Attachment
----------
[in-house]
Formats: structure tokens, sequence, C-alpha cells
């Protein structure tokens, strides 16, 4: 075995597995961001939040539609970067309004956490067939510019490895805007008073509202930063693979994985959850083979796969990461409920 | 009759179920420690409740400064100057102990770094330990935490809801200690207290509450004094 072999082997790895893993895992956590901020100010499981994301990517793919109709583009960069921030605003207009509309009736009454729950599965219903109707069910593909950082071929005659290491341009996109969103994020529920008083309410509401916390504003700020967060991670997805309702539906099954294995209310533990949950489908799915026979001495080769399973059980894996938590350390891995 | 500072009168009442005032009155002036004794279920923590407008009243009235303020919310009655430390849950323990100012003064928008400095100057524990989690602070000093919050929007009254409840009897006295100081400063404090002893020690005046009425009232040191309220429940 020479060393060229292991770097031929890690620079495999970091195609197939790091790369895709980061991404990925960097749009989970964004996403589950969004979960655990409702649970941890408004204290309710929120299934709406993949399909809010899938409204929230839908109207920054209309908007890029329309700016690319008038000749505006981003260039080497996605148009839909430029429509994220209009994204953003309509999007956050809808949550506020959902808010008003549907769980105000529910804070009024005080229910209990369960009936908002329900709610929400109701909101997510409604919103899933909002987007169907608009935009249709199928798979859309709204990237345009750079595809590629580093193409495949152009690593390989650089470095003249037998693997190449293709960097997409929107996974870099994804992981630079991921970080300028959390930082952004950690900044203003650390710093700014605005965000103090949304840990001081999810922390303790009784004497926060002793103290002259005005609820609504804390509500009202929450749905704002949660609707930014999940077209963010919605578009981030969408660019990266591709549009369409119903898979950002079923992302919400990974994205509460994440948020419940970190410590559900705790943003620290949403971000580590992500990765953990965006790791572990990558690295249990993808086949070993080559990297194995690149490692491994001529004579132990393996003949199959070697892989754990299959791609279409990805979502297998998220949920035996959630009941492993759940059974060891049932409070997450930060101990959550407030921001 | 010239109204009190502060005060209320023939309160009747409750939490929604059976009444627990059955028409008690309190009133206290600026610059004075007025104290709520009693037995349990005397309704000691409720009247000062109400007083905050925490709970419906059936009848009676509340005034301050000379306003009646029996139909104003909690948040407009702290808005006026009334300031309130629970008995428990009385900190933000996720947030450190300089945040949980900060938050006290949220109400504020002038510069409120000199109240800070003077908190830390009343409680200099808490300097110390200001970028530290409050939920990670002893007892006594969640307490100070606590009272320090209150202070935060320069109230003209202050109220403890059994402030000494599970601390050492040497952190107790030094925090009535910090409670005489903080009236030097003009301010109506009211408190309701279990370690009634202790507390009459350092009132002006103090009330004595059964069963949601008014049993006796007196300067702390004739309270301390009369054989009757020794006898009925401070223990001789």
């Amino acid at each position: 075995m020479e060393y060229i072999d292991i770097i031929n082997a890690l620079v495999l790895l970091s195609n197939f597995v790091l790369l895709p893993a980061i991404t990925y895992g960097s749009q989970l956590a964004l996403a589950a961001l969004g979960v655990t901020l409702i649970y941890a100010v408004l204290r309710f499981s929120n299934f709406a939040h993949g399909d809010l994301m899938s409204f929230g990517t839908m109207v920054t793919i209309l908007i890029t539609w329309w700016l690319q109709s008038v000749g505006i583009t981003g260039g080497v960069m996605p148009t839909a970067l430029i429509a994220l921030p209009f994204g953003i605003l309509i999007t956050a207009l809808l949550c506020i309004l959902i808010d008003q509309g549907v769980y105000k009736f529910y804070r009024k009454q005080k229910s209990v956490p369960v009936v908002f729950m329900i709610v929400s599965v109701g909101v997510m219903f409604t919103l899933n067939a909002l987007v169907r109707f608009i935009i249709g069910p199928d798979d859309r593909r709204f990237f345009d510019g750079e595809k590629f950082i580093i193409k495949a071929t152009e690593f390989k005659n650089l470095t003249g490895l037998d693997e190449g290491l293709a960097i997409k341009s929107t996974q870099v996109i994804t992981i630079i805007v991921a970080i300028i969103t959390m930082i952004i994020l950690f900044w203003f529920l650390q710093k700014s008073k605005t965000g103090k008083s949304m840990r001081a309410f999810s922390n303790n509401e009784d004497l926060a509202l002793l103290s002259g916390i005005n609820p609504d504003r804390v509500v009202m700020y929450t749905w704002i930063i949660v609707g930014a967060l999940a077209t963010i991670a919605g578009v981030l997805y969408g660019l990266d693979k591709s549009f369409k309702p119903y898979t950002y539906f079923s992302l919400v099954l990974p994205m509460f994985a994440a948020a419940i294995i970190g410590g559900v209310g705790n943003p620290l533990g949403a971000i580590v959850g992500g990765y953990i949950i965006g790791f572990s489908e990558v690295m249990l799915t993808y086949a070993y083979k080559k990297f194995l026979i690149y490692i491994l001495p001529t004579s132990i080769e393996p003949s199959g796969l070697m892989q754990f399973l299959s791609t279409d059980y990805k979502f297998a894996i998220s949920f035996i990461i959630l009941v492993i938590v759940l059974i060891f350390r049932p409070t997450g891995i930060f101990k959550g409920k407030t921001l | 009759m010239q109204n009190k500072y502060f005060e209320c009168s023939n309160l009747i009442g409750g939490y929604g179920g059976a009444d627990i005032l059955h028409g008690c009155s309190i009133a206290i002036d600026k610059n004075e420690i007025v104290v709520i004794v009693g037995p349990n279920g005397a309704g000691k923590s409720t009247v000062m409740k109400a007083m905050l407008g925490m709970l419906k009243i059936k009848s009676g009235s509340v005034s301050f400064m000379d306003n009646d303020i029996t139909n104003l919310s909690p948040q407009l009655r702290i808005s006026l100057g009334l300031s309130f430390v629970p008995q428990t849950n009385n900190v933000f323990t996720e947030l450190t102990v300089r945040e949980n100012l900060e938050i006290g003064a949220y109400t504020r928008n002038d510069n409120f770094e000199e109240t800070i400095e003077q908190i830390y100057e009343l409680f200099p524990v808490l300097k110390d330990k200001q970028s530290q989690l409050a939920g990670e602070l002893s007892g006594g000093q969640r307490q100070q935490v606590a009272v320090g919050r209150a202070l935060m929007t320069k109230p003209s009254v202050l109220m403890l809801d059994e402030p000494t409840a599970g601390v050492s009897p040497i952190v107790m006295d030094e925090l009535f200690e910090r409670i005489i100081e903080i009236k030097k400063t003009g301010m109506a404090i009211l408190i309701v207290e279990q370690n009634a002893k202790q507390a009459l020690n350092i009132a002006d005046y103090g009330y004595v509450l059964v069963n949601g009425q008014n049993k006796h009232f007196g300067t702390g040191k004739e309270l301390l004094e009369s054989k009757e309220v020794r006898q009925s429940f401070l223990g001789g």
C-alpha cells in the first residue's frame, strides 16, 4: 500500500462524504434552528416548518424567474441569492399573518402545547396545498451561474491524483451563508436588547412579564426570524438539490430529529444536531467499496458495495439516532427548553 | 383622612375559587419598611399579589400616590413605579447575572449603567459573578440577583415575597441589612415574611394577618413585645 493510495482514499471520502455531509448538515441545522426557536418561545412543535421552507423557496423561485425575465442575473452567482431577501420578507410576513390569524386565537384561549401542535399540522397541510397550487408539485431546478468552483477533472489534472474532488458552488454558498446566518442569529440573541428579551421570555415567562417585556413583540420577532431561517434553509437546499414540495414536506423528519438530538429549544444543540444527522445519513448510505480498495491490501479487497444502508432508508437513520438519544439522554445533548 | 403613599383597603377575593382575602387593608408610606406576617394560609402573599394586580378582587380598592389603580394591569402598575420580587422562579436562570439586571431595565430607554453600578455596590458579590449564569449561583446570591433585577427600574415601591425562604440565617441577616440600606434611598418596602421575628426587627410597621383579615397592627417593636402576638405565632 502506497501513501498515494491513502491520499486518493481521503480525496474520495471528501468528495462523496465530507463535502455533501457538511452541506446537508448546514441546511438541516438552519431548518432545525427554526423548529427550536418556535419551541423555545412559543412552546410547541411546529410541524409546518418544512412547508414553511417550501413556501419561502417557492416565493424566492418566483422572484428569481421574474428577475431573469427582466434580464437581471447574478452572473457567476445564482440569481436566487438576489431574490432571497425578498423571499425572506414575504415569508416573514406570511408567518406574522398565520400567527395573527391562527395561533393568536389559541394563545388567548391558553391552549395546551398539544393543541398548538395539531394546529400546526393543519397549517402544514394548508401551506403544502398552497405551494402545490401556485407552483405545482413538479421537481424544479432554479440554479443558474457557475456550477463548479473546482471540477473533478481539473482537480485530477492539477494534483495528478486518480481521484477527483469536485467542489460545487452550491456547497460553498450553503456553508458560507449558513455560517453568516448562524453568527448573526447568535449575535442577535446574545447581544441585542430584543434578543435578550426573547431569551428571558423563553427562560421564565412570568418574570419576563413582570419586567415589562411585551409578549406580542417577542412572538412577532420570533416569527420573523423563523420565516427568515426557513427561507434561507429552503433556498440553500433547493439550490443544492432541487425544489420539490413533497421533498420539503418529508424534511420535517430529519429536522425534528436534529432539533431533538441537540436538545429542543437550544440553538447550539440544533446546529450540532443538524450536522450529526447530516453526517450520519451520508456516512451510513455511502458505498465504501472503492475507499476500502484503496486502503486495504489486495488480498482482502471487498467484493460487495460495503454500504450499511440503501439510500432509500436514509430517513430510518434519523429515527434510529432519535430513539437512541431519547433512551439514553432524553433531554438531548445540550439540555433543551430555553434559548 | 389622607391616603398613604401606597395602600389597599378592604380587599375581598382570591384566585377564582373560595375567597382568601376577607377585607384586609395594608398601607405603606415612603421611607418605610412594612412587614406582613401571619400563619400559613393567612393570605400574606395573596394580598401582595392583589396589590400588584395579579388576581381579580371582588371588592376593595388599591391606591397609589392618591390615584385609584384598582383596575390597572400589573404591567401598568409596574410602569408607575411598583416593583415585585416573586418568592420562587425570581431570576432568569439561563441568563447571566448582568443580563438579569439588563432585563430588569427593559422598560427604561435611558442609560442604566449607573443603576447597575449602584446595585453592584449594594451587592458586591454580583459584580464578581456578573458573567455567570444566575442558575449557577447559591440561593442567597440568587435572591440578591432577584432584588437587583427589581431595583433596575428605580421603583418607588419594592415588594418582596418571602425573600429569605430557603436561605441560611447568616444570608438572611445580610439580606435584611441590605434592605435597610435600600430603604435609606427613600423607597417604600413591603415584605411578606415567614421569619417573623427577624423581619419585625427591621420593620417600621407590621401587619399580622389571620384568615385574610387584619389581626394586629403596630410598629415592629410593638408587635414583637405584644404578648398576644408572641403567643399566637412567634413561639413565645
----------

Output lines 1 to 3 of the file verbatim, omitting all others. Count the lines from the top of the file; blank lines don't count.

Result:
[in-house]
Formats: structure tokens, sequence, C-alpha cells
């Protein structure tokens, strides 16, 4: 075995597995961001939040539609970067309004956490067939510019490895805007008073509202930063693979994985959850083979796969990461409920 | 009759179920420690409740400064100057102990770094330990935490809801200690207290509450004094 072999082997790895893993895992956590901020100010499981994301990517793919109709583009960069921030605003207009509309009736009454729950599965219903109707069910593909950082071929005659290491341009996109969103994020529920008083309410509401916390504003700020967060991670997805309702539906099954294995209310533990949950489908799915026979001495080769399973059980894996938590350390891995 | 500072009168009442005032009155002036004794279920923590407008009243009235303020919310009655430390849950323990100012003064928008400095100057524990989690602070000093919050929007009254409840009897006295100081400063404090002893020690005046009425009232040191309220429940 020479060393060229292991770097031929890690620079495999970091195609197939790091790369895709980061991404990925960097749009989970964004996403589950969004979960655990409702649970941890408004204290309710929120299934709406993949399909809010899938409204929230839908109207920054209309908007890029329309700016690319008038000749505006981003260039080497996605148009839909430029429509994220209009994204953003309509999007956050809808949550506020959902808010008003549907769980105000529910804070009024005080229910209990369960009936908002329900709610929400109701909101997510409604919103899933909002987007169907608009935009249709199928798979859309709204990237345009750079595809590629580093193409495949152009690593390989650089470095003249037998693997190449293709960097997409929107996974870099994804992981630079991921970080300028959390930082952004950690900044203003650390710093700014605005965000103090949304840990001081999810922390303790009784004497926060002793103290002259005005609820609504804390509500009202929450749905704002949660609707930014999940077209963010919605578009981030969408660019990266591709549009369409119903898979950002079923992302919400990974994205509460994440948020419940970190410590559900705790943003620290949403971000580590992500990765953990965006790791572990990558690295249990993808086949070993080559990297194995690149490692491994001529004579132990393996003949199959070697892989754990299959791609279409990805979502297998998220949920035996959630009941492993759940059974060891049932409070997450930060101990959550407030921001 | 010239109204009190502060005060209320023939309160009747409750939490929604059976009444627990059955028409008690309190009133206290600026610059004075007025104290709520009693037995349990005397309704000691409720009247000062109400007083905050925490709970419906059936009848009676509340005034301050000379306003009646029996139909104003909690948040407009702290808005006026009334300031309130629970008995428990009385900190933000996720947030450190300089945040949980900060938050006290949220109400504020002038510069409120000199109240800070003077908190830390009343409680200099808490300097110390200001970028530290409050939920990670002893007892006594969640307490100070606590009272320090209150202070935060320069109230003209202050109220403890059994402030000494599970601390050492040497952190107790030094925090009535910090409670005489903080009236030097003009301010109506009211408190309701279990370690009634202790507390009459350092009132002006103090009330004595059964069963949601008014049993006796007196300067702390004739309270301390009369054989009757020794006898009925401070223990001789």